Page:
Secondly, the committee was also mandated to explore the possibility of establishing BECO community Secondary Schools one in each district. As resources were being pulled together by illustrious sons and daughters in this direction, the Solomon Lar government preemptively opened up new government secondary schools in all the Local Government Areas of old Plateau State. GSS Sho and B/Ladi are examples. This move to a great extend hampered the emergence of the stillborn BECO district schools as the new government secondary schools were already absorbing the potential BECO community Sec Sch students. It was as a result of this that BECO shelved the initial plan and opted to build one community secondary school at Kwi village, a location considered as strategically central as far as the entire Beromland is concerned. These two factors were considered as very vital ingredients to consolidate on the unity and progress of the Berom nation.

After accomplishing its assignment, the committee recommended the harmonization of all cultural festivals into one to be known as Nzem Berom. This was necessitated by the fact that since all the festivals, Mandieng, Bunah, Vwana, Nshok, Badu were nomenclatureswith same objectives. This committee worked assiduously in tandem with Da Chollom Jack (a cultural officer) who also did a lot of valuable work on these festivals. No sooner had the Da Yusufu Pwol committee concluded work than the first ever Nzem Berom festival was organized by BECO on the 4th of April 1981, with pomp and pageantry. The spacious Polo field venue was filled to the brim. The maiden festival which had Dr. Alexander Fom as Chairman organizing committee also had the first civilian Governor of old Kano State, Abubakar Rimi as Guest Speaker. As if in agreement with the long awaited Berom fraternity, the dark clouds that hovered over the venue, midway into the festival soon translated into rainfall to the appreciation of many who considered it as showers of blessings from God above and a good omen for the Berom nation.

Some Achievements of BECO

The achievements of BECO are numerous, notable which include;

  1. The fusion of all the cultural festivals like Vwana, Mandieng, Bunah, Nshok, etc into one that culminated in the birth of Nzem Berom as an annual event. It is very instructive to note that this feat inspired other ethnic nationalities on the Plateau to take a cue by organizing their own annual festivals like Puusdung for Ngas, Puskat for Mwaghavul etc which also promoted unity in their respective domain.
  2. Formation of district, village and diaspora chapters BECO(Nationally and Internationally)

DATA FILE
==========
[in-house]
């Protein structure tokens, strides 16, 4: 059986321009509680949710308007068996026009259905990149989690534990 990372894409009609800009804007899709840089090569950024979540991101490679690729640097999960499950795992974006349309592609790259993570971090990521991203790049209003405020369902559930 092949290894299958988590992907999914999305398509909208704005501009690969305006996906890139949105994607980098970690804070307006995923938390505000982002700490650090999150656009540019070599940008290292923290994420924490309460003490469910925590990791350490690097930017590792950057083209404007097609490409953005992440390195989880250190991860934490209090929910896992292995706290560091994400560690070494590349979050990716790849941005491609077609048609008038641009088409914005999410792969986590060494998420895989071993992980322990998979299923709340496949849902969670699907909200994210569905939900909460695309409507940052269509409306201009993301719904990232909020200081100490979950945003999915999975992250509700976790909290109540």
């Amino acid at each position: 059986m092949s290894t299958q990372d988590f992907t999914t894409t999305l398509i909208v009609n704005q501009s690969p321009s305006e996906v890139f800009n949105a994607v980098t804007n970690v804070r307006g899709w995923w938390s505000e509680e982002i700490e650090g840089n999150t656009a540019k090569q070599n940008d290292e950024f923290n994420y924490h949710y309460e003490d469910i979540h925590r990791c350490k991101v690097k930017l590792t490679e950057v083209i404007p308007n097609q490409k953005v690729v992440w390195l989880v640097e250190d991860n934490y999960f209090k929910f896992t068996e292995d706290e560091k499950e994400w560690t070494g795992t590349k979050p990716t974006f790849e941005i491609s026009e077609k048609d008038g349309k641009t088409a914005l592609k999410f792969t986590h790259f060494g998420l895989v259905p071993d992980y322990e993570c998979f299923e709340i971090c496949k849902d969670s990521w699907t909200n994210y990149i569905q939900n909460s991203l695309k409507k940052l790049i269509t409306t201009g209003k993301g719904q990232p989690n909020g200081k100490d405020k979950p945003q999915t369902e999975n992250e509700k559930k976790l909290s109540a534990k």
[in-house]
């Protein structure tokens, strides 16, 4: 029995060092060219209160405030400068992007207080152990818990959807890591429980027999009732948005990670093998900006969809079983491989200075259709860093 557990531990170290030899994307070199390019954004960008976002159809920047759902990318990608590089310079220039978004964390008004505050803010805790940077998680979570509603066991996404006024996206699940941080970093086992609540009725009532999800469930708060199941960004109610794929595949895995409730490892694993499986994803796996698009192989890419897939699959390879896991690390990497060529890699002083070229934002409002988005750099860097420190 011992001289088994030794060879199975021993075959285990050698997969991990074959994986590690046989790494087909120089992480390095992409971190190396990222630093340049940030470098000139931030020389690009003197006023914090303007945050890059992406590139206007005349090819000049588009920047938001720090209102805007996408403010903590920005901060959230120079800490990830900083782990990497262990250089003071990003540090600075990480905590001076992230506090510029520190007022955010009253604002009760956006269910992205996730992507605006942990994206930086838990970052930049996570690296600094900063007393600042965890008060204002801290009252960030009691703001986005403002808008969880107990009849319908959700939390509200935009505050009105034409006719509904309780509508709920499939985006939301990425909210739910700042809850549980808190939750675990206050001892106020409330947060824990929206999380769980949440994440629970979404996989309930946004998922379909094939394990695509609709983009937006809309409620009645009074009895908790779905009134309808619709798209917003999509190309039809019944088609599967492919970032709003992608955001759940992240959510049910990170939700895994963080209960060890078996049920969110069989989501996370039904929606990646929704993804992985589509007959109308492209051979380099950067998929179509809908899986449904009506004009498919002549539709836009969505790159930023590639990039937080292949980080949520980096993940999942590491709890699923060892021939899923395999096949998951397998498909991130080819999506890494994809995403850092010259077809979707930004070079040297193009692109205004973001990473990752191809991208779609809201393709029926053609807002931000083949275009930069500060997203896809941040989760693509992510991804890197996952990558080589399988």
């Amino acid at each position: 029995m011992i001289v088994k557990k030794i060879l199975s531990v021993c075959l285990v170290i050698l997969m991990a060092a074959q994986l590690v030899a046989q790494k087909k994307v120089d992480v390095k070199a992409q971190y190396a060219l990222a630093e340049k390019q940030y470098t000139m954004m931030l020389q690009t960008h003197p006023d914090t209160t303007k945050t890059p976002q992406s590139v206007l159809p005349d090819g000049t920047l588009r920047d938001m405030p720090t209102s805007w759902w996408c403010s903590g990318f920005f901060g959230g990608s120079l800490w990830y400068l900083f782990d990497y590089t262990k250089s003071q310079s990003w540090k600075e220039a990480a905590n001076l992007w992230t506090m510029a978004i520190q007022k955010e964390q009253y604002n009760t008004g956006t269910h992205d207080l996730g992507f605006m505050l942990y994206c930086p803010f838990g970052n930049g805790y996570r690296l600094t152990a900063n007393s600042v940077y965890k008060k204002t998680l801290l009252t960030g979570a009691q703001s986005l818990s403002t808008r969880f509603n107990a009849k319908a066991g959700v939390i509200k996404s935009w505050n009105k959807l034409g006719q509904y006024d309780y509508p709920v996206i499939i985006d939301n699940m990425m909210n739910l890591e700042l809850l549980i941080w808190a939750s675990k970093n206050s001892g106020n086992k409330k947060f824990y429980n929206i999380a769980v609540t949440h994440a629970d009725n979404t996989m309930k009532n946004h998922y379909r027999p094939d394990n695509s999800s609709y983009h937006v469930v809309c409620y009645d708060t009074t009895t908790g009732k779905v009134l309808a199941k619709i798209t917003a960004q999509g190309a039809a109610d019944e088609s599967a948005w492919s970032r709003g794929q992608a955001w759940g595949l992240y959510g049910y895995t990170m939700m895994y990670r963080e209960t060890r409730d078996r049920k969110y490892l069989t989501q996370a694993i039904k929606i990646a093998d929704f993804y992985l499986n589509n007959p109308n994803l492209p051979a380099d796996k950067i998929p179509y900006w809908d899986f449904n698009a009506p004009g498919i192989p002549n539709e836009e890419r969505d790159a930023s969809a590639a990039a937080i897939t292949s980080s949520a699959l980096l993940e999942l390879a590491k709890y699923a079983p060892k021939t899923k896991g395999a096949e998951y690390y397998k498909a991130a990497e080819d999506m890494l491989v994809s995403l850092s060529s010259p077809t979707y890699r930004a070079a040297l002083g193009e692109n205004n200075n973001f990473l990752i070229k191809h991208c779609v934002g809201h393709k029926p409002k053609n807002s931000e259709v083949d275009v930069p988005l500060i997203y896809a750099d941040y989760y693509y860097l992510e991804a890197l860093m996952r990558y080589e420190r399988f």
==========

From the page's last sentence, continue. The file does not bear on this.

3. Unity in Beromland
  4. Establishment of BECO Comprehensive High School Kwi
  5. Convocation of political, educational and economic summits.
  6. Interface with Berom communities in the USA and UK by BECO leadership.
  7. Ongoing renovation work at the community Secondary School at Kwi.
  8. BECO also inadvertently inspired the formation of Berom Ministers’ Forum (BEMFO), BEROM ELDERS COUNCIL (BEC). Prior to the formation of BEC in eaKim 1993, Da Choji Kim from Gassa had organized an elder’s council with members from the districts who had at least attained the age of 80. The group was christened “Bemakuk Re To Chwei”. Its membership was not based on any educational attainment and they sought to provide a nexus between the young and the old. They also sought to play advisory role to not only the Berom organizations but also the traditional institution on matters that bother on culture and traditions of the Berom people. BEC on the other hand was formed by some elderly members of the Berom nation who might have not necessarily reach the age of 80 and cannot be classified as youthful either. Their membership was dominated by mostly retired Civil Servants, Rtd Security Officers, Businessmen and Women, Rtd Clergymen etc. Their primary objective was to play advisory role to BECO and other affiliate bodies.

BEC’s pioneer Chairman was Dalo DB Zang after which Da Victor Pam too over. Next was Rtd Gen. Peter Gyang Sha, then Da Yusuf Dawang. The Berom Elders Council also had its Board of Trustees from all the districts like Da Barnabas Dusu, Da YN Dang, Dalo DB Zang, Ngwo Elizabeth Pam, Da Bature Dangyang, Rtd Rev Deme Bot, Rtd Rev Musa Lenge etc. BEC has played advisory role not to BECO and other affiliate bodies but had spelt out their resolutions on key issues that affect the traditional and other matters that concerns the Socio-Cultural, political and economic life of the Berom nation. For instance, the selection process that led to the emergence of Da Victor Pam as Gbong Gwom Jos as well as Da Jacob Gyang Buba had valuable inputs from BEC. Prior to this, BEC is credited to have mobilized forces to sway the then President Olusegun Obasanjo to favor the elevation of Da Jacob Gyang Buba (who eminently qualified to the exalted position of Comptroller General of the Nigerian Customs Service.


  • Quite historical but some names are missing like Da Mallam Choji Lomak who worked closely with late Da Rwang Pam in the establishment of primary educational institutions within Northern Nigeria in the 1940s. Trained by the S.I.M (Sudan Interior Missionaries). First indigenous Sales Clerk at Challenge Bookshop Jos.
  • Late Da Dr. Fom Bot, Da Dr. Jonah Madugu and Present Gbong Gwom were among his students, just to mention a few.
  • Please read the article and make corrections while slotting these additions.
  • You didn’t talk about Sen Luka Gwom and your predecessor.
  • Then Worom Venture during the era of Dr. Daju though it did not materialize.